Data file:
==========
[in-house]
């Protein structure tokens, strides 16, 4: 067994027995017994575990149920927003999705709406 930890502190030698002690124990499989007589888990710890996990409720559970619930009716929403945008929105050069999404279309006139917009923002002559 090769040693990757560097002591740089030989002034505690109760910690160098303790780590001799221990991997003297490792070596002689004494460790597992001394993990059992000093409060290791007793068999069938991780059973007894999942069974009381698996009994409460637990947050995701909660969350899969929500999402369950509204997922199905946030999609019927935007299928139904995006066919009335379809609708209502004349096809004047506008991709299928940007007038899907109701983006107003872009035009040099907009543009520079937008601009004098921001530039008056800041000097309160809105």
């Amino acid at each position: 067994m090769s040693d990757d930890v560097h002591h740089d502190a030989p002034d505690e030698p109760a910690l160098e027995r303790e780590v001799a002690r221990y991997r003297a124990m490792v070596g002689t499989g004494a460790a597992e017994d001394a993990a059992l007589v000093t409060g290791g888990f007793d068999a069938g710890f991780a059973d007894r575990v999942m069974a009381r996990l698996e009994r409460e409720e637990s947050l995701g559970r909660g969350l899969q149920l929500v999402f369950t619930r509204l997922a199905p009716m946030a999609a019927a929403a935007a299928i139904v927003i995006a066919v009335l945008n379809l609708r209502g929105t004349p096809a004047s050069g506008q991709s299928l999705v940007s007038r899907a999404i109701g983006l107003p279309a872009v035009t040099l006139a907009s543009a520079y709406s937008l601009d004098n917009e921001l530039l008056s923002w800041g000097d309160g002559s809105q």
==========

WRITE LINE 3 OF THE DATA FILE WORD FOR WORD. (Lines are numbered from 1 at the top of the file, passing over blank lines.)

């Amino acid at each position: 067994m090769s040693d990757d930890v560097h002591h740089d502190a030989p002034d505690e030698p109760a910690l160098e027995r303790e780590v001799a002690r221990y991997r003297a124990m490792v070596g002689t499989g004494a460790a597992e017994d001394a993990a059992l007589v000093t409060g290791g888990f007793d068999a069938g710890f991780a059973d007894r575990v999942m069974a009381r996990l698996e009994r409460e409720e637990s947050l995701g559970r909660g969350l899969q149920l929500v999402f369950t619930r509204l997922a199905p009716m946030a999609a019927a929403a935007a299928i139904v927003i995006a066919v009335l945008n379809l609708r209502g929105t004349p096809a004047s050069g506008q991709s299928l999705v940007s007038r899907a999404i109701g983006l107003p279309a872009v035009t040099l006139a907009s543009a520079y709406s937008l601009d004098n917009e921001l530039l008056s923002w800041g000097d309160g002559s809105q």